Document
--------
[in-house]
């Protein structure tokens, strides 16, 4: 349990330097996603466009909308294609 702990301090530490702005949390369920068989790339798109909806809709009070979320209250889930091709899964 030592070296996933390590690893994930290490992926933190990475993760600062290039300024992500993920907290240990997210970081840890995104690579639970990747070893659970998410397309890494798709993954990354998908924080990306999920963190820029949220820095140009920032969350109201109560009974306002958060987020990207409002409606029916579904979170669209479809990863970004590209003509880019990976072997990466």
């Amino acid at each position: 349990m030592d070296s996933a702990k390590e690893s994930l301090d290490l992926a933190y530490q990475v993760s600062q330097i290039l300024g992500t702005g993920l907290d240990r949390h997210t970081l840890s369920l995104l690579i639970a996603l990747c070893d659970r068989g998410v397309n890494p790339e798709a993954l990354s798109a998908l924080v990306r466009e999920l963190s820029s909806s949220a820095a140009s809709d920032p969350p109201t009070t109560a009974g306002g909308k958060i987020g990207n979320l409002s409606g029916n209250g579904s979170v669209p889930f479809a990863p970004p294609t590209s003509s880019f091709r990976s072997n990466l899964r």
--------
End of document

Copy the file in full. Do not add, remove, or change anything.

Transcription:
[in-house]
């Protein structure tokens, strides 16, 4: 349990330097996603466009909308294609 702990301090530490702005949390369920068989790339798109909806809709009070979320209250889930091709899964 030592070296996933390590690893994930290490992926933190990475993760600062290039300024992500993920907290240990997210970081840890995104690579639970990747070893659970998410397309890494798709993954990354998908924080990306999920963190820029949220820095140009920032969350109201109560009974306002958060987020990207409002409606029916579904979170669209479809990863970004590209003509880019990976072997990466």
């Amino acid at each position: 349990m030592d070296s996933a702990k390590e690893s994930l301090d290490l992926a933190y530490q990475v993760s600062q330097i290039l300024g992500t702005g993920l907290d240990r949390h997210t970081l840890s369920l995104l690579i639970a996603l990747c070893d659970r068989g998410v397309n890494p790339e798709a993954l990354s798109a998908l924080v990306r466009e999920l963190s820029s909806s949220a820095a140009s809709d920032p969350p109201t009070t109560a009974g306002g909308k958060i987020g990207n979320l409002s409606g029916n209250g579904s979170v669209p889930f479809a990863p970004p294609t590209s003509s880019f091709r990976s072997n990466l899964r």